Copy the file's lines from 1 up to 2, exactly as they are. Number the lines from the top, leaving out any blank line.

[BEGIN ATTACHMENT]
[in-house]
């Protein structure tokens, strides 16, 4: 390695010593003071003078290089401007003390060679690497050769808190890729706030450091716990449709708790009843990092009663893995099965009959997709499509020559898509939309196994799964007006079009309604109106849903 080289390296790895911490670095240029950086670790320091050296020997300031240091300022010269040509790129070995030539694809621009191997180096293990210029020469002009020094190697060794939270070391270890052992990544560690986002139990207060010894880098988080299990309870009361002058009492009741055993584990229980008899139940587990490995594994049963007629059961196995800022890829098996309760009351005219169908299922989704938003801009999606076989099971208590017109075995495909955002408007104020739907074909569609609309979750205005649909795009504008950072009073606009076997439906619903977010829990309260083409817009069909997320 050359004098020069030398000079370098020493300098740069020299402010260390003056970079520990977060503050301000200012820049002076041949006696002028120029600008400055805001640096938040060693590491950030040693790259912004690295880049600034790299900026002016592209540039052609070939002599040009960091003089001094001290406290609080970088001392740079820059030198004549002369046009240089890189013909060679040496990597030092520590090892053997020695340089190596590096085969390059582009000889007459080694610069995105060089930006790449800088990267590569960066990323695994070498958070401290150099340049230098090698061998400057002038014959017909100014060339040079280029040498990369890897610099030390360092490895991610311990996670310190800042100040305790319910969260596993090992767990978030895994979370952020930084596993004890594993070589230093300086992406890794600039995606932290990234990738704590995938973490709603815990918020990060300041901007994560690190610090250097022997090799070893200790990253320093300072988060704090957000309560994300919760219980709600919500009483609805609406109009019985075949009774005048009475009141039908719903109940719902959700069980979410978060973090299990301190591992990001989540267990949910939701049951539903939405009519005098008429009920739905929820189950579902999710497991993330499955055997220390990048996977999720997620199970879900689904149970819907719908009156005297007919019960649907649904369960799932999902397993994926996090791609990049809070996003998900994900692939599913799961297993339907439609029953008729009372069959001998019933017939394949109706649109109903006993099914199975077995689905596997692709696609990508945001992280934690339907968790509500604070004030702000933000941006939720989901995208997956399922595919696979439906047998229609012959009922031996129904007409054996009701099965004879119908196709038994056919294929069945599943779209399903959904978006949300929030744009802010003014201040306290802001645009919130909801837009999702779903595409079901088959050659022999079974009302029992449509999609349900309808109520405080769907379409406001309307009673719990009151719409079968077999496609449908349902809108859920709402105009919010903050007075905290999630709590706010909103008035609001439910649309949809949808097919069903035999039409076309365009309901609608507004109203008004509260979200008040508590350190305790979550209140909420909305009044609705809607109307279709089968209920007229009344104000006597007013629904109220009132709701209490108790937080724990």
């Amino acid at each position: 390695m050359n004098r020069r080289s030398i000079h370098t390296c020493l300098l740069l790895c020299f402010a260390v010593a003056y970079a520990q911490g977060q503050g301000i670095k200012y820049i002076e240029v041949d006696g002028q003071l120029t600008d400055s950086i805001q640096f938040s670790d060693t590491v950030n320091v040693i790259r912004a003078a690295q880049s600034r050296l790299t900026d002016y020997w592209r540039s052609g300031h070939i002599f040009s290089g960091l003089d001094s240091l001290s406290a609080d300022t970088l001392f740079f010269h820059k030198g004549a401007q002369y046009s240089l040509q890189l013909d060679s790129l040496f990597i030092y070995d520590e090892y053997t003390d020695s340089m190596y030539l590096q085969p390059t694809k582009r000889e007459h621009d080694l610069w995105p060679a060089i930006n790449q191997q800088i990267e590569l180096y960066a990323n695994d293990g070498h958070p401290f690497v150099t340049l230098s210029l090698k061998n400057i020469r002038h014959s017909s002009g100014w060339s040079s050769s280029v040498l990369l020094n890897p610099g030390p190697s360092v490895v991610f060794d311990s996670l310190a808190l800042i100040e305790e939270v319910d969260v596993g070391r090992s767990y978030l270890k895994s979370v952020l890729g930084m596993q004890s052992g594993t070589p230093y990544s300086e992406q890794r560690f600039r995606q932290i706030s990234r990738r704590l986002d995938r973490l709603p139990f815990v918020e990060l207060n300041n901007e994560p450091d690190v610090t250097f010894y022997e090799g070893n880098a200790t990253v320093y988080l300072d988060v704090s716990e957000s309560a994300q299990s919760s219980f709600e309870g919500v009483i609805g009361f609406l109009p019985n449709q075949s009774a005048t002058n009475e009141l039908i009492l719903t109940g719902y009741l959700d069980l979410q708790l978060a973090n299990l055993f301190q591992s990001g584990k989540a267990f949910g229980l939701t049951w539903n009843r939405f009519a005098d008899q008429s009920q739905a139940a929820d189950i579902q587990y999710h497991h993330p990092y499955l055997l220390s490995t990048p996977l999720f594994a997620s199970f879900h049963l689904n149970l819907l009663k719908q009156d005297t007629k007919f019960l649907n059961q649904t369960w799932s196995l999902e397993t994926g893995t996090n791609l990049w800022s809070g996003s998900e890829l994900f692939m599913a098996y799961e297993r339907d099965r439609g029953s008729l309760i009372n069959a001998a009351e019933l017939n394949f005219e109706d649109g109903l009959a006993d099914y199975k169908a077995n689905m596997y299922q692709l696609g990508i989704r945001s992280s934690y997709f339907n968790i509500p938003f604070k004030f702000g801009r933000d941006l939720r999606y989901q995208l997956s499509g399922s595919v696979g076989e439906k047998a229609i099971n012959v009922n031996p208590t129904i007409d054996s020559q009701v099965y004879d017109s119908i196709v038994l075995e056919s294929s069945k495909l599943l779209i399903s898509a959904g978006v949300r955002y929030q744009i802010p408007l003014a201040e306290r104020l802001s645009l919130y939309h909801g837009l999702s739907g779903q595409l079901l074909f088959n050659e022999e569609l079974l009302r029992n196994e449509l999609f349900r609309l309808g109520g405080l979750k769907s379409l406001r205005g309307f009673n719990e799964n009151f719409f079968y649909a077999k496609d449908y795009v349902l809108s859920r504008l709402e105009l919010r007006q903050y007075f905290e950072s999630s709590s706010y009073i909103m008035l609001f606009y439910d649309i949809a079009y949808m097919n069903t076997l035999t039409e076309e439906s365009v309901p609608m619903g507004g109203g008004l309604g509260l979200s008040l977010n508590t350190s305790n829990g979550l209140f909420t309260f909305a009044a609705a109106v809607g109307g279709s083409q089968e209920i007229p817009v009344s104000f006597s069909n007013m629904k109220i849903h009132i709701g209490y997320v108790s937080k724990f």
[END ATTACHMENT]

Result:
[in-house]
């Protein structure tokens, strides 16, 4: 390695010593003071003078290089401007003390060679690497050769808190890729706030450091716990449709708790009843990092009663893995099965009959997709499509020559898509939309196994799964007006079009309604109106849903 080289390296790895911490670095240029950086670790320091050296020997300031240091300022010269040509790129070995030539694809621009191997180096293990210029020469002009020094190697060794939270070391270890052992990544560690986002139990207060010894880098988080299990309870009361002058009492009741055993584990229980008899139940587990490995594994049963007629059961196995800022890829098996309760009351005219169908299922989704938003801009999606076989099971208590017109075995495909955002408007104020739907074909569609609309979750205005649909795009504008950072009073606009076997439906619903977010829990309260083409817009069909997320 050359004098020069030398000079370098020493300098740069020299402010260390003056970079520990977060503050301000200012820049002076041949006696002028120029600008400055805001640096938040060693590491950030040693790259912004690295880049600034790299900026002016592209540039052609070939002599040009960091003089001094001290406290609080970088001392740079820059030198004549002369046009240089890189013909060679040496990597030092520590090892053997020695340089190596590096085969390059582009000889007459080694610069995105060089930006790449800088990267590569960066990323695994070498958070401290150099340049230098090698061998400057002038014959017909100014060339040079280029040498990369890897610099030390360092490895991610311990996670310190800042100040305790319910969260596993090992767990978030895994979370952020930084596993004890594993070589230093300086992406890794600039995606932290990234990738704590995938973490709603815990918020990060300041901007994560690190610090250097022997090799070893200790990253320093300072988060704090957000309560994300919760219980709600919500009483609805609406109009019985075949009774005048009475009141039908719903109940719902959700069980979410978060973090299990301190591992990001989540267990949910939701049951539903939405009519005098008429009920739905929820189950579902999710497991993330499955055997220390990048996977999720997620199970879900689904149970819907719908009156005297007919019960649907649904369960799932999902397993994926996090791609990049809070996003998900994900692939599913799961297993339907439609029953008729009372069959001998019933017939394949109706649109109903006993099914199975077995689905596997692709696609990508945001992280934690339907968790509500604070004030702000933000941006939720989901995208997956399922595919696979439906047998229609012959009922031996129904007409054996009701099965004879119908196709038994056919294929069945599943779209399903959904978006949300929030744009802010003014201040306290802001645009919130909801837009999702779903595409079901088959050659022999079974009302029992449509999609349900309808109520405080769907379409406001309307009673719990009151719409079968077999496609449908349902809108859920709402105009919010903050007075905290999630709590706010909103008035609001439910649309949809949808097919069903035999039409076309365009309901609608507004109203008004509260979200008040508590350190305790979550209140909420909305009044609705809607109307279709089968209920007229009344104000006597007013629904109220009132709701209490108790937080724990």